Objectives The aim of this prospective study was to examine the role of physical workload, leisure-time physical activity, obesity and smoking in predicting the occurrence and course of multisite musculoskeletal pain (MSP).
Methods Data on physical and psychosocial workload, lifestyle factors and MSP were based on questionnaire surveys of 385 Finnish female kitchen workers. MSP (defined as pain at three or more of seven sites) during the past 3 months was measured repeatedly at 3-month intervals over 2 years. Four different patterns (trajectories) in the course of MSP were identified. The authors analysed whether the determinants at baseline predicted the occurrence of MSP (1) at the 2-year follow-up and (2) over the total of nine measurements during the 2 years by exploiting the MSP trajectories. Logistic regression was used.
Results High physical workload at baseline was an independent predictor of MSP at the 2-year follow-up (OR 3.8, 95% CI 1.7 to 8.5) in a model allowing for age, psychosocial factors at work and lifestyle. High physical workload (OR 2.0, 95% CI 1.0 to 4.0) and moderate (OR 2.4, 95% CI 1.2 to 4.9) or low (OR 2.3, 95% CI 1.1 to 4.7) physical activity predicted persistent MSP. Obesity (OR 2.8, 95% CI 1.0 to 7.8) predicted an increased, and not being obese (OR 3.7, 95% CI 1.1 to 12.7) a decreased, prevalence of MSP in models similarly including all covariates. Smoking had no effect.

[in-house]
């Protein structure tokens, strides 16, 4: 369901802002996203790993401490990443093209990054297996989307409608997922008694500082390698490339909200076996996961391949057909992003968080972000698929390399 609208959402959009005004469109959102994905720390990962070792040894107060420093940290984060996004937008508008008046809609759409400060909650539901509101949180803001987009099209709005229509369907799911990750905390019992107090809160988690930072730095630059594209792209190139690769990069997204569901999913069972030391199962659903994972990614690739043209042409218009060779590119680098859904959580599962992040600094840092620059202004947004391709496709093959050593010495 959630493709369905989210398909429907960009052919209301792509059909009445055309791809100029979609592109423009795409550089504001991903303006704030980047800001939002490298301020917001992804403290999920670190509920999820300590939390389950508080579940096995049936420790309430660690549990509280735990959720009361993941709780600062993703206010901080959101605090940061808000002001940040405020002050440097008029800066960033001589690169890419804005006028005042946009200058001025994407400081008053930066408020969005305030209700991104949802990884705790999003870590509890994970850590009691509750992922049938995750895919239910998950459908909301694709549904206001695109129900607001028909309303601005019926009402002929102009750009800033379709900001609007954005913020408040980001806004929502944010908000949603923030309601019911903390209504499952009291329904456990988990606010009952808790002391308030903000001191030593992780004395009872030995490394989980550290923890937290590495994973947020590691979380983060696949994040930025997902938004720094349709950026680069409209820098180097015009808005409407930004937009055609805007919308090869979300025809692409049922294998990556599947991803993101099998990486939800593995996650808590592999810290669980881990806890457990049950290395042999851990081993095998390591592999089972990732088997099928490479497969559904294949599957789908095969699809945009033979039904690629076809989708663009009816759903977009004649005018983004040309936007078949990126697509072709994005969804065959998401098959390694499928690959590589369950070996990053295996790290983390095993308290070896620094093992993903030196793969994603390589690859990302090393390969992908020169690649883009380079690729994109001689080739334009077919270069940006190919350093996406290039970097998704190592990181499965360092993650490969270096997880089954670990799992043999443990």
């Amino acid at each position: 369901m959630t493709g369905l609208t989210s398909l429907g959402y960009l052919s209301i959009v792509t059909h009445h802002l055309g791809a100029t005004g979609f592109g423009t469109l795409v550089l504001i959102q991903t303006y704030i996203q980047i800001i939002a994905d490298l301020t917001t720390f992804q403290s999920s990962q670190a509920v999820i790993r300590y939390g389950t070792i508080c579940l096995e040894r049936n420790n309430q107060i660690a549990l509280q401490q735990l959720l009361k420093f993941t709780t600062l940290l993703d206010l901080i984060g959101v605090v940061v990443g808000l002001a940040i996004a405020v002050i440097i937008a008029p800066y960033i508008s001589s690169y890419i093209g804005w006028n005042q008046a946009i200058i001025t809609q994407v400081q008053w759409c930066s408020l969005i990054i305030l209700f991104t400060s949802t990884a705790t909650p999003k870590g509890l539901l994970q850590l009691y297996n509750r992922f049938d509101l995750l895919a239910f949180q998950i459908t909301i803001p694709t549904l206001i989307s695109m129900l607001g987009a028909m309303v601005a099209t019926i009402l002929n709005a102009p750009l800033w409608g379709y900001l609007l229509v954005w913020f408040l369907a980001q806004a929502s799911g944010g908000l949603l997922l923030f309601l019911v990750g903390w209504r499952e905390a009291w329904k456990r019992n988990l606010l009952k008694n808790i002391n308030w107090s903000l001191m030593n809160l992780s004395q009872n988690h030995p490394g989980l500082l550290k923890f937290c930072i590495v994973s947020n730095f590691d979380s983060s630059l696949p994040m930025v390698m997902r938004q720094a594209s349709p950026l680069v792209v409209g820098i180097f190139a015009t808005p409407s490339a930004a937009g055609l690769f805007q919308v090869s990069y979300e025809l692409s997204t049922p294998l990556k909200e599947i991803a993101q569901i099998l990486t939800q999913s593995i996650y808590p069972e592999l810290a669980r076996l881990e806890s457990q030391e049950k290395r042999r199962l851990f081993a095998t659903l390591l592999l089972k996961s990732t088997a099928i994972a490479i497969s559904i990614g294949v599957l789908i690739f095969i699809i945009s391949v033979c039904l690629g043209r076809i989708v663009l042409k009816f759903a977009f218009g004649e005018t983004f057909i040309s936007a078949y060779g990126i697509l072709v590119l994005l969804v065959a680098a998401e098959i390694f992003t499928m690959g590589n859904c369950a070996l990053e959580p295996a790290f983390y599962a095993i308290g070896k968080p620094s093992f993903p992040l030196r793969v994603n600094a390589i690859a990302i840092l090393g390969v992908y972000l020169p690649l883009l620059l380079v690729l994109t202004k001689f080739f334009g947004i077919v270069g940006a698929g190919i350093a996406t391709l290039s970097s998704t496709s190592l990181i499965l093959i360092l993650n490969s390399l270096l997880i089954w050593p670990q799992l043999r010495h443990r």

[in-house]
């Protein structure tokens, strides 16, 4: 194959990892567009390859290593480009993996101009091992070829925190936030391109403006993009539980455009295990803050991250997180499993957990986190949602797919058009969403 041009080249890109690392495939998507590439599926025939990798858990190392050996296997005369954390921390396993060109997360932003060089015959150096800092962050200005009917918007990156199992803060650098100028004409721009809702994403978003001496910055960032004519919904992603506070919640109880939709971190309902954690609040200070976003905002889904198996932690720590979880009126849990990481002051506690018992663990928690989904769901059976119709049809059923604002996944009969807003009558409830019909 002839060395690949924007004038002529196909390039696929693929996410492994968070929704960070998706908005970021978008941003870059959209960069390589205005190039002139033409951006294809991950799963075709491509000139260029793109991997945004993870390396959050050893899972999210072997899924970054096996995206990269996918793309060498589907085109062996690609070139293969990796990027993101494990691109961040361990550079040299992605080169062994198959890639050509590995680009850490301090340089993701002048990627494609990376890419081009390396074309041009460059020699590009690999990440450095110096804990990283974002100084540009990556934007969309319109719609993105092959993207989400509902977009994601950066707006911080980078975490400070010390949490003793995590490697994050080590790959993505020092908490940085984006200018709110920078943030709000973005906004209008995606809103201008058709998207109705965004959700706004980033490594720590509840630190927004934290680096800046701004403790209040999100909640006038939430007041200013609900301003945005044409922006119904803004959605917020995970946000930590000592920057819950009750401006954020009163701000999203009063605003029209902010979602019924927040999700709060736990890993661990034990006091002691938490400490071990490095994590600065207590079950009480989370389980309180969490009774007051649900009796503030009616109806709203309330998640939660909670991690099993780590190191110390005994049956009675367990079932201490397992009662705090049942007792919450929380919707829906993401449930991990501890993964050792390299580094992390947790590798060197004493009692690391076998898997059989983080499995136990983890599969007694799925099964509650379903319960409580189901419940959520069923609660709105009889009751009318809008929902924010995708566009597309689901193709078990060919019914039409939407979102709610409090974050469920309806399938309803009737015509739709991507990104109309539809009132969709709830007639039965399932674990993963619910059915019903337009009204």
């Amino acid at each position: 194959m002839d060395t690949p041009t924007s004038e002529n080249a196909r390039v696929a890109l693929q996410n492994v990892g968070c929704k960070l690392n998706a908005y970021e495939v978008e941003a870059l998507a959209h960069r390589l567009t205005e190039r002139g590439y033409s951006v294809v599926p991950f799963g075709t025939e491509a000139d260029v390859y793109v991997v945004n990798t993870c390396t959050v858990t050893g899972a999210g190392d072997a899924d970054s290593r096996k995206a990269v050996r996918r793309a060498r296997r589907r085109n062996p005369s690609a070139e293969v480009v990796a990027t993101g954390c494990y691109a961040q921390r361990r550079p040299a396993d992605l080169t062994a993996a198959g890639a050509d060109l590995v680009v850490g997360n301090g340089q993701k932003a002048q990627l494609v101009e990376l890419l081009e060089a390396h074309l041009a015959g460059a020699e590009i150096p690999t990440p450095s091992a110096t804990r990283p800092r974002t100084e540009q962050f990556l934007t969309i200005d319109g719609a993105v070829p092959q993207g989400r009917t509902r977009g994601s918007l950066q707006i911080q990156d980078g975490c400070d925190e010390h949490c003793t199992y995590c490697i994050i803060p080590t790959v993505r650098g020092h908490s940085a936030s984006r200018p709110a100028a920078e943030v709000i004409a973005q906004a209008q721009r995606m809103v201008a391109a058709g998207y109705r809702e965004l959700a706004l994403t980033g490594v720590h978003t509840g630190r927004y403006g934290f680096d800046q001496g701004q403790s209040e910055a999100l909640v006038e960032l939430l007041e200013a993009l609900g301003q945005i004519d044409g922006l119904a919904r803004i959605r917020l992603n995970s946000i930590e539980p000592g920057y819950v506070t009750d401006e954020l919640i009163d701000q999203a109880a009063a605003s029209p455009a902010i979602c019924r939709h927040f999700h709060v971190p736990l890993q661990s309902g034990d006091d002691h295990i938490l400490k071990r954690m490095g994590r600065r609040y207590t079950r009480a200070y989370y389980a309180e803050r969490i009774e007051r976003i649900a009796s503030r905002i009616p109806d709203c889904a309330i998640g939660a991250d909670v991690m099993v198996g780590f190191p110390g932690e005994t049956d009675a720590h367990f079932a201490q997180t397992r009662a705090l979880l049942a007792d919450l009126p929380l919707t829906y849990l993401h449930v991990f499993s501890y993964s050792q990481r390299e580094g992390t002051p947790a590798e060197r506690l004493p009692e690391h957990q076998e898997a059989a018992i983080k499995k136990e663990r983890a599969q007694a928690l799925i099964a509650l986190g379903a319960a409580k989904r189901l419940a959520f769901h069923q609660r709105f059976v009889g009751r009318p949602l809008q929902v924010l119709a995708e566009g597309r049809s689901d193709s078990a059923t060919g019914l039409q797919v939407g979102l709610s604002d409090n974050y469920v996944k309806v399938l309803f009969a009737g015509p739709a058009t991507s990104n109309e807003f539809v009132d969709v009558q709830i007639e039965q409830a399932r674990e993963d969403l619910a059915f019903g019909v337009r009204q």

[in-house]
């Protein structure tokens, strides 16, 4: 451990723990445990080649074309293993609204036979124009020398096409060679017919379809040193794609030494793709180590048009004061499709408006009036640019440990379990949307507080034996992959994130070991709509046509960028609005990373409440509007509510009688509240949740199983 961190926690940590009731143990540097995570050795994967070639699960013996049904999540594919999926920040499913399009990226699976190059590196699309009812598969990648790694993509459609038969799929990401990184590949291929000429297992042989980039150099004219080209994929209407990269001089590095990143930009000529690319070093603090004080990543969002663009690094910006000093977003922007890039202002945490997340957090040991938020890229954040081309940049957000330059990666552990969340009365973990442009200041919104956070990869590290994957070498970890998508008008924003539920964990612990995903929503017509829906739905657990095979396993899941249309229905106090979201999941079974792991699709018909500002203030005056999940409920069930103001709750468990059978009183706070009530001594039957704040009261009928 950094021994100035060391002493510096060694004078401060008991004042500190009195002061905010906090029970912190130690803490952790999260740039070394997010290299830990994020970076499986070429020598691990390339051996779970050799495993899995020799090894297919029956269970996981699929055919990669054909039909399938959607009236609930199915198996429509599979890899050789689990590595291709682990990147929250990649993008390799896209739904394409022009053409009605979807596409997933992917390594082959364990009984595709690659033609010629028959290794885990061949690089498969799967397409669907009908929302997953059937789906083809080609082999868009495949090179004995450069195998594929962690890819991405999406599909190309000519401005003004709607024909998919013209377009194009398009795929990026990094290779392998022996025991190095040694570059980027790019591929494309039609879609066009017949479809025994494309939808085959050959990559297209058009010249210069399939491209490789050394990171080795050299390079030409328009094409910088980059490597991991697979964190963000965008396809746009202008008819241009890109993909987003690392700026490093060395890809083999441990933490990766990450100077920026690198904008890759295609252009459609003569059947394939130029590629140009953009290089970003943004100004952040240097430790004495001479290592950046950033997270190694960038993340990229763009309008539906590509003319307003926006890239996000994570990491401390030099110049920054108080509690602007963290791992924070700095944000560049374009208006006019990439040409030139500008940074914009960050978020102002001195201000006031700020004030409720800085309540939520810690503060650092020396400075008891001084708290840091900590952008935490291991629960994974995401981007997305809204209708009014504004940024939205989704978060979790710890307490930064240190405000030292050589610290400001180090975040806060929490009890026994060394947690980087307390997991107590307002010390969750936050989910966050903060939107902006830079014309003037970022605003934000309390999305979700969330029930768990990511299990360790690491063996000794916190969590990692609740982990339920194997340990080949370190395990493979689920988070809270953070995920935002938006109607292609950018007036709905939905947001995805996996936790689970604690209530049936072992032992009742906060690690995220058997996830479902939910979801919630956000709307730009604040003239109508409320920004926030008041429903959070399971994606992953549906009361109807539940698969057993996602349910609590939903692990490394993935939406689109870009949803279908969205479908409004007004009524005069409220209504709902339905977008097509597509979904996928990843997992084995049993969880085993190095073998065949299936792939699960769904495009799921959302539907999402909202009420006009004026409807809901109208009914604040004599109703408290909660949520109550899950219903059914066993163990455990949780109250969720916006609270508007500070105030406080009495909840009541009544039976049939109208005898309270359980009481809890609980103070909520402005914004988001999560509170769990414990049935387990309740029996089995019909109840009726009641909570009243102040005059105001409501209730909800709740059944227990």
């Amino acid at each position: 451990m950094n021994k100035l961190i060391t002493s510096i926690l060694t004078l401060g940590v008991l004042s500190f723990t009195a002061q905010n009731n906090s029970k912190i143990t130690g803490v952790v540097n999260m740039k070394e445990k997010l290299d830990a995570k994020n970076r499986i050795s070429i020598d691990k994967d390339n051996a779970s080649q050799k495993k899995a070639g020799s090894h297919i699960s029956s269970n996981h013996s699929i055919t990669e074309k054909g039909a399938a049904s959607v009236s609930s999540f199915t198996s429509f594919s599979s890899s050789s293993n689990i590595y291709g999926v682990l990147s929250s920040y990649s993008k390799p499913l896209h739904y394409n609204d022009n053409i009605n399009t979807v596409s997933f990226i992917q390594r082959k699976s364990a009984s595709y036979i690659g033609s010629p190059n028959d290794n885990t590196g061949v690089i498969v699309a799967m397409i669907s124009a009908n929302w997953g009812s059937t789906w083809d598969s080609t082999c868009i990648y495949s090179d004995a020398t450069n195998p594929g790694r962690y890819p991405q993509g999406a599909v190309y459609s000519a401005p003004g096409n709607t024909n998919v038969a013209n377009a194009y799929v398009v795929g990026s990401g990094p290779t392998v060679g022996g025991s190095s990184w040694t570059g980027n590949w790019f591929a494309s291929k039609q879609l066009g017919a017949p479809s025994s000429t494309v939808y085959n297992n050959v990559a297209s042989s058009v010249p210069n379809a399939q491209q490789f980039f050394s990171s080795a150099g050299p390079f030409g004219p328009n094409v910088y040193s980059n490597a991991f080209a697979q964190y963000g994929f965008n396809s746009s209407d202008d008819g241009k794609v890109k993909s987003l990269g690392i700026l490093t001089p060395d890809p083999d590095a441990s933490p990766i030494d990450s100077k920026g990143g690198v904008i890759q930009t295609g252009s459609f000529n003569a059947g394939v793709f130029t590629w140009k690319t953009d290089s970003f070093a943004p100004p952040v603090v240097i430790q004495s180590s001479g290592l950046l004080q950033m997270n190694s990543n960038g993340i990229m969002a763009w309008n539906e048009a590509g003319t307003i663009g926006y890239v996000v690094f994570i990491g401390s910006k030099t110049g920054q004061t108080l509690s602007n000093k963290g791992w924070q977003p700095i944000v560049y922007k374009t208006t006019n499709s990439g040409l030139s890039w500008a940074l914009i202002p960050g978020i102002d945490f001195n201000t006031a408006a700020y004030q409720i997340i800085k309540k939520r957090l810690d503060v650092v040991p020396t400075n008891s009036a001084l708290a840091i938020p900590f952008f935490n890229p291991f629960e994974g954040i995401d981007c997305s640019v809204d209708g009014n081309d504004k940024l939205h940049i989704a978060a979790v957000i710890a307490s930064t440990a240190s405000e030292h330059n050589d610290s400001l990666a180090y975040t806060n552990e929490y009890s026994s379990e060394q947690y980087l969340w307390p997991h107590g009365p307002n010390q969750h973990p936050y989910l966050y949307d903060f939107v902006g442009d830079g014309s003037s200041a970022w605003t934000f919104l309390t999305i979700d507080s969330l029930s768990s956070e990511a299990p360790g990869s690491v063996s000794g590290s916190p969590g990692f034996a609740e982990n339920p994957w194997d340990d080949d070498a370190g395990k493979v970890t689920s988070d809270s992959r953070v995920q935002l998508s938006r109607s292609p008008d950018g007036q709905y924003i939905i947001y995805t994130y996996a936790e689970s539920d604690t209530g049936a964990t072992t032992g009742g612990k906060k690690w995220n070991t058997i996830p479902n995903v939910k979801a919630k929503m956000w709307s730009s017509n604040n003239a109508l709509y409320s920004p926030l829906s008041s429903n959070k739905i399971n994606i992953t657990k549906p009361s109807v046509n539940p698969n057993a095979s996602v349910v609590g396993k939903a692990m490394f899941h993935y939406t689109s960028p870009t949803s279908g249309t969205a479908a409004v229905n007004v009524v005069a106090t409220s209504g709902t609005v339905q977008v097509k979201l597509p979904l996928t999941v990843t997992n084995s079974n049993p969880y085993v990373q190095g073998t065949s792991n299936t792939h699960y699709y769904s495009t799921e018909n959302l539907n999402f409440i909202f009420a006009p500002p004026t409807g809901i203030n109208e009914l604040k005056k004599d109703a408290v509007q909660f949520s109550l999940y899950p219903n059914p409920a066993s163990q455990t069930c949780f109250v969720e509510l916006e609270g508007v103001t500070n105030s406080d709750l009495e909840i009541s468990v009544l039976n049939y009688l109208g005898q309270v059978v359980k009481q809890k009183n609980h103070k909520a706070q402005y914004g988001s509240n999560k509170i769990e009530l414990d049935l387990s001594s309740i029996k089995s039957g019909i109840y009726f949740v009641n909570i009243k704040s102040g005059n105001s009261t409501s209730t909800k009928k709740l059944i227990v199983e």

Conclusion The results emphasise the importance of high physical workload, low to moderate physical activity and obesity as potential modifiable risk factors for the occurrence and course of MSP over time.
- Physical workload
- health-related lifestyle
- multisite pain
- repeated measures
- longitudinal studies
- intervention studies
- back disorders
- exposure assessment
- repetitive strain injury
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Funding This study was supported by the Finnish Cultural Foundation.
Competing interests None.
Patient consent Obtained.
Ethics approval This study was conducted with the approval of the Ethics Committee of the Finnish Institute of Occupational Health.
Provenance and peer review Not commissioned; externally peer reviewed.